The latest decision reforms distribution channels for B-class, or non-compulsory, vaccines.
It requires B-class vaccines to be distributed in the same way as A-class ones, which are covered by the national compulsory immunization program and provided to the public for free.
B-class vaccines must be procured by county-level disease control institutions directly from manufacturers and dispatched to hospitals, all under the organization of provincial-level disease control departments.
The decision also improves management of cold-chain storage and transportation, prohibiting vaccines from leaving the cold-chain system and requiring regular temperature monitoring.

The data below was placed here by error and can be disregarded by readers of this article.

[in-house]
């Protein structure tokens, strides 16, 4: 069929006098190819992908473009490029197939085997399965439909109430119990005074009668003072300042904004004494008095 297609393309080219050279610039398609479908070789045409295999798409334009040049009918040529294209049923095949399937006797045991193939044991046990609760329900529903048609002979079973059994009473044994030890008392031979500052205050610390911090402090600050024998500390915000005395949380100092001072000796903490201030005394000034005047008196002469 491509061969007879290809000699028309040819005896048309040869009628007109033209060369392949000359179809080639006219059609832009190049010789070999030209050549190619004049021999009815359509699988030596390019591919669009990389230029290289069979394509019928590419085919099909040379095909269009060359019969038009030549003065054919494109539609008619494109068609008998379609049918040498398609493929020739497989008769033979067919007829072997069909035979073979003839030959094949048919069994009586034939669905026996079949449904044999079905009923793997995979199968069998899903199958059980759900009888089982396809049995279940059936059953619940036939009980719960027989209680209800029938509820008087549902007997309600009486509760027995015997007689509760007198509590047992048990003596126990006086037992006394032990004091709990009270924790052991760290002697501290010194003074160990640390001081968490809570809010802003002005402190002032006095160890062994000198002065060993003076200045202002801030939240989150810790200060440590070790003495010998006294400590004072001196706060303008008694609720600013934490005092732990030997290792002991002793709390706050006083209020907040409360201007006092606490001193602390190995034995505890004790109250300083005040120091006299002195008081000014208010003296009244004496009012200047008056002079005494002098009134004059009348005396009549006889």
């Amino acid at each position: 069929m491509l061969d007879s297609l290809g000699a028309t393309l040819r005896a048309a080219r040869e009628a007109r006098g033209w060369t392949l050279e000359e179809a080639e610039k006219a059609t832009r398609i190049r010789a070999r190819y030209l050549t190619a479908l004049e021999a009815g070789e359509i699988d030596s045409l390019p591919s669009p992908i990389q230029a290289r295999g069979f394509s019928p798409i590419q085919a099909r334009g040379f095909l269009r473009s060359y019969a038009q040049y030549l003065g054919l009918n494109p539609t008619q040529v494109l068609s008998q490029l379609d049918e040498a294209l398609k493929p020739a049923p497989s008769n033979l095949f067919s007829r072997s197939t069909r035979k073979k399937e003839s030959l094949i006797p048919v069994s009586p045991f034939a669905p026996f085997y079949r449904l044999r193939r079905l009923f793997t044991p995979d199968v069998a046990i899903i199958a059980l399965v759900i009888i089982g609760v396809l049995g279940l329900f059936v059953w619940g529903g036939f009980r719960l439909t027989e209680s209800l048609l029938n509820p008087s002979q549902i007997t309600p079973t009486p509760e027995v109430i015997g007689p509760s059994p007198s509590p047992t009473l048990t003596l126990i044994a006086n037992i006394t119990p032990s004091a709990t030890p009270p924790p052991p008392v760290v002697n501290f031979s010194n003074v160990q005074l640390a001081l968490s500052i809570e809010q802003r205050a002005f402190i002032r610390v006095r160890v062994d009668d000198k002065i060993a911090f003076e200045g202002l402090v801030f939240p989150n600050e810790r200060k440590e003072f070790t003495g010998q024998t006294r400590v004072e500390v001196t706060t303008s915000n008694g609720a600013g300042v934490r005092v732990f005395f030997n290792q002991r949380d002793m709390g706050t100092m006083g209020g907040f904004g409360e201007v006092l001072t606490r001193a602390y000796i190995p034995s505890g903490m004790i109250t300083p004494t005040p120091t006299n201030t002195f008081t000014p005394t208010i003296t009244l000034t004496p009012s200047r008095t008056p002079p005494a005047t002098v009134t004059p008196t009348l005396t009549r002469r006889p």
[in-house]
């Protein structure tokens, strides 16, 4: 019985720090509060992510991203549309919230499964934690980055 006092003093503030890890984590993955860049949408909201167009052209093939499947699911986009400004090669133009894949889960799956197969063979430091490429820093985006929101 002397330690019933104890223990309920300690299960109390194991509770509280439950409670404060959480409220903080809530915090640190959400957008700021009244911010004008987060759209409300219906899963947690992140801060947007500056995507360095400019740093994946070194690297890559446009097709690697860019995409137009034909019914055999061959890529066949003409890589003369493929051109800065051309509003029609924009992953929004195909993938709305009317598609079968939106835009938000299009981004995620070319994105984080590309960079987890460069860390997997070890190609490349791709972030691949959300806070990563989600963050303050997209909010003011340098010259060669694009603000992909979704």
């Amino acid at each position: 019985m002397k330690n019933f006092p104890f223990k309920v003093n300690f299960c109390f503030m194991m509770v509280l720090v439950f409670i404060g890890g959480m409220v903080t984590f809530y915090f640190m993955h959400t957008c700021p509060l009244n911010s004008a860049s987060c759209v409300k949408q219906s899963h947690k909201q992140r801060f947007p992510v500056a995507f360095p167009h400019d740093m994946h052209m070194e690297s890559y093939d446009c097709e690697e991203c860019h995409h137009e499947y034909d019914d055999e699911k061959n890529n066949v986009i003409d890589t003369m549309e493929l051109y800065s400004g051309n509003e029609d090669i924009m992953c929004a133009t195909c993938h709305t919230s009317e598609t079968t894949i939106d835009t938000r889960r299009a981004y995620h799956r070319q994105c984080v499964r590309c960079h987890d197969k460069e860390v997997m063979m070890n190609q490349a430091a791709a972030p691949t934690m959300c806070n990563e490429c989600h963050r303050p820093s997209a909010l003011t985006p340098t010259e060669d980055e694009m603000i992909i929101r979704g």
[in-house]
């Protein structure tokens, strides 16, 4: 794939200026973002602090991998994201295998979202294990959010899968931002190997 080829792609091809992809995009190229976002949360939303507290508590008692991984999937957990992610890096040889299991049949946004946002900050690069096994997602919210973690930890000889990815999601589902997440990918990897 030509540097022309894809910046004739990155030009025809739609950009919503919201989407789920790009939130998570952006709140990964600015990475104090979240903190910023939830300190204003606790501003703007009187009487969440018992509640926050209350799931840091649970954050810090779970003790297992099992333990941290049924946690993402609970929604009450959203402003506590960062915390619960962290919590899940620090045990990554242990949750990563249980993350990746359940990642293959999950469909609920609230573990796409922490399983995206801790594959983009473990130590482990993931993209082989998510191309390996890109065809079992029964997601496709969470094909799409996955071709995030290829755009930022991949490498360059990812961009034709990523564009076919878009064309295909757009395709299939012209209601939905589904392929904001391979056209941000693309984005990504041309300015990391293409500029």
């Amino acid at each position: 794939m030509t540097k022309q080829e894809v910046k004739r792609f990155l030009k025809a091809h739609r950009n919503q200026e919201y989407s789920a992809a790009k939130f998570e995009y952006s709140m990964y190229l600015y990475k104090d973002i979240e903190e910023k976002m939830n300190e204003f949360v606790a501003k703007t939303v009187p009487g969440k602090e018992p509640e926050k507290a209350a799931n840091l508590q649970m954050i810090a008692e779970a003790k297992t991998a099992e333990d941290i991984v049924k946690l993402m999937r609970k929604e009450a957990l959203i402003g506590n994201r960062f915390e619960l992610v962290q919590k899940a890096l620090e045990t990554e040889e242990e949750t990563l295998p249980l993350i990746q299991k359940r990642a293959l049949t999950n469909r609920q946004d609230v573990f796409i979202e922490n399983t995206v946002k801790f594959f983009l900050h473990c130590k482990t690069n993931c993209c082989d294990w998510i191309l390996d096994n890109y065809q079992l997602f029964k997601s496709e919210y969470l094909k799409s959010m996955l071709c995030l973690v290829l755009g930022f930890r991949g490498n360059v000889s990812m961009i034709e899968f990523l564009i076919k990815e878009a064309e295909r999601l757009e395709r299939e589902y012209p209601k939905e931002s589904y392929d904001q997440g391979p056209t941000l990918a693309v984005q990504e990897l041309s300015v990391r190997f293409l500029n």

Institutions or hospitals must receive storage temperature records alongside vaccines.
According to the decision, China will also set up a vaccine tracking system. Enterprises and user agencies must record the circulation and use of vaccines so that even the smallest vaccine package can be pinpointed anywhere in its entire life cycle.
In February, police in east China’s Shandong Province announced that they had arrested a mother and daughter suspected of illegally selling improperly stored or expired vaccines worth about 88 million U.S. dollars since 2011.
The scandal aroused public ire on vaccine management and fueled parents’ fears over the safety of their children.